Monday, August 16, 2010

Travel Trends And News About Travel

“All the pathos and irony of leaving one’s youth behind is thus implicit in every joyous moment of travel: one knows that the first joy can never be recovered, and the wise traveler learns not to repeat successes but tries new places all the time.” - Paul Fussel.

8 Things an Airline Would Never Tell You
We asked a half-dozen insiders to expose little-known facts the airline industry would rather you didn't think about. They shared some pretty eye-opening stuff.
By Alexander Basek, Thursday, September 3, 2009
1. "Airport luggage scales often lie." It's bad enough that the airlines charge a fee for overweight luggage, varying from $39 to $300 per bag industrywide. But it's galling that they may also hit you with the fee by mistake. At JFK last November, New York City's Department of Consumer Affairs found that 14 percent of the airport's scales were not properly calibrated. At Boston's Logan airport, 10 percent of the scales recently inspected gave incorrect readings. The South Florida Sun–Sentinel has discovered numerous busted scales at area airports. And the list goes on. What to do? Stand up for yourself, especially when a scale barely tips the balance into the "overweight" category. Brandon Macsata, executive editor of the D.C.-based lobbying group Association for Airline Passenger Rights advises passengers to weigh their bags at home first, and if the airport scale comes up with a different number, insist that your bags be weighed on a different scale. Yes, it's come to that.
2. "Our air may make you sick." The Federal Aviation Administration is investigating whether potentially harmful fumes have been circulating in airplane cabins. Between 1999 and 2008, air became contaminated on 926 flights, reports the FAA, without specifying any possible health risks. Currently, the agency is looking at a particular type of "fume event" that involves "bleed air," or air that's been compressed by the airplane's engines. If there's a malfunction in plane equipment, the air that's fed into the cabin can be contaminated with chemical residues from engine oil—specifically TCP, or tricresyl phosphate. "Passengers may have symptoms like tremors," says Clement Furlong, a research professor of genome sciences and medicine at the University of Washington. So far, federal reviews of the research have been inconclusive about whether bleed air actually endangers the health of passengers and flight crews, though two civil lawsuits about fume events are under way.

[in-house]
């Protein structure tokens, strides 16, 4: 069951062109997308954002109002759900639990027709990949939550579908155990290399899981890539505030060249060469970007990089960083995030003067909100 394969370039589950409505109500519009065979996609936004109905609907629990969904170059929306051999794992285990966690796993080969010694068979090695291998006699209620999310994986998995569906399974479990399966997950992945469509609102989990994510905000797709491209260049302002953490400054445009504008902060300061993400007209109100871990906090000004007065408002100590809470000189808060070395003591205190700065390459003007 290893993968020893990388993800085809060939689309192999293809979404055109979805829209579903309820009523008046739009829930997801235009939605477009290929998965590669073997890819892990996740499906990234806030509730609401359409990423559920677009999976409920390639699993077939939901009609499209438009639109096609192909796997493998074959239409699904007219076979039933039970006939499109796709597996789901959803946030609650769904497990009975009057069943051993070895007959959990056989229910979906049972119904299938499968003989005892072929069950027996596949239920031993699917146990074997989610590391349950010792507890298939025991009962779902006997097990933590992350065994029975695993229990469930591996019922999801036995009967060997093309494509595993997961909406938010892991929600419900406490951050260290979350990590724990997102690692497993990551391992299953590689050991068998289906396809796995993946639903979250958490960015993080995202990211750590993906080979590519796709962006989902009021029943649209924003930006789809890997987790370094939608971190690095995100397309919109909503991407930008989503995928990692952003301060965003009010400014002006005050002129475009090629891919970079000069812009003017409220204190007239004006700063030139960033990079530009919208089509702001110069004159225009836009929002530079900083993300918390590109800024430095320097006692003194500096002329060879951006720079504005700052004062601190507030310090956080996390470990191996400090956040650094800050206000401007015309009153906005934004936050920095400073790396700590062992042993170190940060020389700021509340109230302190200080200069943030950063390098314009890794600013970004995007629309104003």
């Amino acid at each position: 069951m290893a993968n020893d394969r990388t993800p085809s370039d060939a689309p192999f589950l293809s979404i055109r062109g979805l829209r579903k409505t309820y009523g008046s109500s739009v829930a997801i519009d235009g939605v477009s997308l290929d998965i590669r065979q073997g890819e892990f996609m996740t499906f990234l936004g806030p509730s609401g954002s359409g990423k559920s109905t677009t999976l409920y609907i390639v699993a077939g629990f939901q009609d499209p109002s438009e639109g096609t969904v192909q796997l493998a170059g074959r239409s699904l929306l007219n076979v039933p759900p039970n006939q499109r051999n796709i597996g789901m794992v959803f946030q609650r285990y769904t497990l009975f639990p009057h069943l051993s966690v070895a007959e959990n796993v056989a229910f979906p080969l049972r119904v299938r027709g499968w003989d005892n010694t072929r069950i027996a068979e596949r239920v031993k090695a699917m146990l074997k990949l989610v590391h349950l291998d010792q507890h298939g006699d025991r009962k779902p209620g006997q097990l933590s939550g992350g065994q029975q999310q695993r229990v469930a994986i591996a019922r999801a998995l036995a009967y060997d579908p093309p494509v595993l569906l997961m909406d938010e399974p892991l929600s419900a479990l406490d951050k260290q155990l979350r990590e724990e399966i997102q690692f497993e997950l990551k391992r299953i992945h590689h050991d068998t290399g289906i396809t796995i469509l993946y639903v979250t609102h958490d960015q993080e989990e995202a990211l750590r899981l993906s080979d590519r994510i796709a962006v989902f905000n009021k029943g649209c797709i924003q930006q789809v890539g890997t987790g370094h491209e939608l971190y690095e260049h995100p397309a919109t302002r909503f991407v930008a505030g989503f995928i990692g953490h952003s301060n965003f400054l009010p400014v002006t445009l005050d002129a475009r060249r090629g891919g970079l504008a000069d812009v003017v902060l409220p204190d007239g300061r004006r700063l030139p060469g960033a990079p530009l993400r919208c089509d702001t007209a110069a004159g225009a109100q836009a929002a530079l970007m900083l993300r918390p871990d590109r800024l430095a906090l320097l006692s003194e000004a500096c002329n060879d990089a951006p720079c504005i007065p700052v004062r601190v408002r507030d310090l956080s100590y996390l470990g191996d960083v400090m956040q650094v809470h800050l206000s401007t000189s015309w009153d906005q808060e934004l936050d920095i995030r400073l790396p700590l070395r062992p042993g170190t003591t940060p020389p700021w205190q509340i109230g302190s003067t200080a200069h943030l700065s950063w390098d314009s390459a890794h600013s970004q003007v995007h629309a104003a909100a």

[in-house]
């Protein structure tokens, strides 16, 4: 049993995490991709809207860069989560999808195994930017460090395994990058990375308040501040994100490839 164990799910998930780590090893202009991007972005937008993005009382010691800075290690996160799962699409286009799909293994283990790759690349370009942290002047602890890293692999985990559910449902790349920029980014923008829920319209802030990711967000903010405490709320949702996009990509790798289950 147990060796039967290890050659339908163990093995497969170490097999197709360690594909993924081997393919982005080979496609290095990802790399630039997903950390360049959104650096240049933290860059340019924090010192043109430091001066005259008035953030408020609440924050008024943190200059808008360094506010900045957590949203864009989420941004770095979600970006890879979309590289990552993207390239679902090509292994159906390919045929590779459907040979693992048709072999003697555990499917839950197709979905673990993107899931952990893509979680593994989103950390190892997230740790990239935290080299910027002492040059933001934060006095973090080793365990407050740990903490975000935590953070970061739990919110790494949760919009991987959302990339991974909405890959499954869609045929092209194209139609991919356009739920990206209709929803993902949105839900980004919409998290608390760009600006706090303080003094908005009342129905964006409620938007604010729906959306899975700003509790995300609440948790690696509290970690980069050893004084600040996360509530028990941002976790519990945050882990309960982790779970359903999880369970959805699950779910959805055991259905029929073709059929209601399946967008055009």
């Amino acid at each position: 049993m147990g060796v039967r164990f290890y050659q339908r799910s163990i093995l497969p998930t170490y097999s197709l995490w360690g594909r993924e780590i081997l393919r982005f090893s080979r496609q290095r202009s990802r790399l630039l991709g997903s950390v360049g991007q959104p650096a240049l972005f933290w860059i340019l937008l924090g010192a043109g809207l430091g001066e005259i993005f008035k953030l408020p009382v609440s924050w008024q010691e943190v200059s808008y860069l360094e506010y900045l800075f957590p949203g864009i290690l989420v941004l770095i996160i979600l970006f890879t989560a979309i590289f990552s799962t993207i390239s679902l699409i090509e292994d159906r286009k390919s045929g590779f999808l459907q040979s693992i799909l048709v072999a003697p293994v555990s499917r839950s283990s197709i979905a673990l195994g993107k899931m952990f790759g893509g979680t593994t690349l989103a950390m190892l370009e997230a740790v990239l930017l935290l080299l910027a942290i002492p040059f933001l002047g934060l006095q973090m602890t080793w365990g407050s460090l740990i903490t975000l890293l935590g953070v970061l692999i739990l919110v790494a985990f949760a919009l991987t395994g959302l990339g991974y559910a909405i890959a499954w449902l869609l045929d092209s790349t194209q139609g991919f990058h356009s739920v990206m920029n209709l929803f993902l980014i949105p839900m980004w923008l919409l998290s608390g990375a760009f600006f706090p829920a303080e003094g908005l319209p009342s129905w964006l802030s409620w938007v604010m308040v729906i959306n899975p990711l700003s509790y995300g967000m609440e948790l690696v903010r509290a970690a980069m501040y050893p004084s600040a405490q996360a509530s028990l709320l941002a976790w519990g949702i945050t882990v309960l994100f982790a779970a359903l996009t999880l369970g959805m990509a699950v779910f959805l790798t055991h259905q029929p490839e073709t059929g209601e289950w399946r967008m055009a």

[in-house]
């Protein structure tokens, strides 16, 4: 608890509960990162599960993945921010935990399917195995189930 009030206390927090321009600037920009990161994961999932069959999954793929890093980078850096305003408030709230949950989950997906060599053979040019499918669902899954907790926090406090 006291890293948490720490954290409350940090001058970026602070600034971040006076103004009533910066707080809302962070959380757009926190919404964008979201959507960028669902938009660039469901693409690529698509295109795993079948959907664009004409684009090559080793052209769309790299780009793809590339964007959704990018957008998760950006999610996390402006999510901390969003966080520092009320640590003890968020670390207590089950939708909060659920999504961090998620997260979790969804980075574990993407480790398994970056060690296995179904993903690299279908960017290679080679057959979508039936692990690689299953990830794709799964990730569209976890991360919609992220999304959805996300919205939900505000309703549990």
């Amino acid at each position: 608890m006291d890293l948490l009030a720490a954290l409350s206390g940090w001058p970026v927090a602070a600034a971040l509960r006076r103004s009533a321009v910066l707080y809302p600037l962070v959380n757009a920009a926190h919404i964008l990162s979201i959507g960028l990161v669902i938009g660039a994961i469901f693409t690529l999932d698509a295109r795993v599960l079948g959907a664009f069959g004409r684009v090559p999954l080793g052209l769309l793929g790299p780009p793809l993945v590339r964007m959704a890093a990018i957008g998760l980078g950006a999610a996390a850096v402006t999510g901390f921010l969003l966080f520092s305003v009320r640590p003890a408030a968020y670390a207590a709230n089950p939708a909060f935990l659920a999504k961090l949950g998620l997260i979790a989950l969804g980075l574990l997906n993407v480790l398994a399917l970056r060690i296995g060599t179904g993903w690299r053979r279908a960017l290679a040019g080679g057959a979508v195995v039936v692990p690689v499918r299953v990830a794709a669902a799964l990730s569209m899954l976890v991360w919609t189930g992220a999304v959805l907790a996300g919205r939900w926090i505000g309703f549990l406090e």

3. "That nonstop flight you booked? We can add a layover to it—without explanation." Think you scored a sweet fare on that transcontinental flight? Think again. You may be making a previously unscheduled layover. Airlines can cancel your nonstop and rebook passengers onto flights with connections, which are obviously less desirable. Advises Brett Snyder, author of The Cranky Flier and a former pricing analyst at America West: As soon as you find out that your nonstop flight has been canceled, check to see if there's another nonstop option. If there is, call the airline and ask—nicely—to be put on it. But if nonstop service on the route has disappeared, threaten to switch to another carrier for the trip. Major airlines will typically agree to refund your money without any fees if you refuse to accept a new, multistop flight that will arrive at your destination more than two hours later than you were originally scheduled.
4. "We wouldn't tell you right away if there's an emergency." The FAA leaves it up to the airline to decide if it wants to tell passengers about an engine failure or other significant crisis. And many flight crews opt to keep their lips sealed. The reason? Flight crews don't want to scare passengers or say something they'll regret later. "In one recent emergency, the cockpit crew was faulted for making a public announcement before some of the required procedures were accomplished," explains Kent Wien, a pilot for a U.S. carrier. So attendants tend to err on the side of being secretive to avoid trouble. Last June, passengers traveling from Brussels to Newark on Continental Airlines were not informed when the captain died during the flight. The plane continued along its scheduled route with nary a peep from the rest of the crew, beyond a cryptic question: "Is there a doctor on board?"
5. "When we let you pick your seat assignment, we were only joking." As the airlines decrease the number of seats they fly in an attempt to eke out a profit, they're swapping out larger planes for smaller ones more often. Whenever fliers are put on a new plane, seat assignments are scrambled. A traveler may end up in a middle seat he or she would never have selected. If it happens to you, there's not much you can do—airlines aren't obligated to honor any seat assignment. "Passengers are actually purchasing a fare and not a seat," says Macsata of the Association for Airline Passenger Rights. Checking in online 24 hours prior to departure is often the best you can do to boost your chances of getting the seat assignment you want. Print your boarding pass with your seat assignment on it before you get to the airport as proof in case you need to argue with a gate agent over a last-minute switcheroo.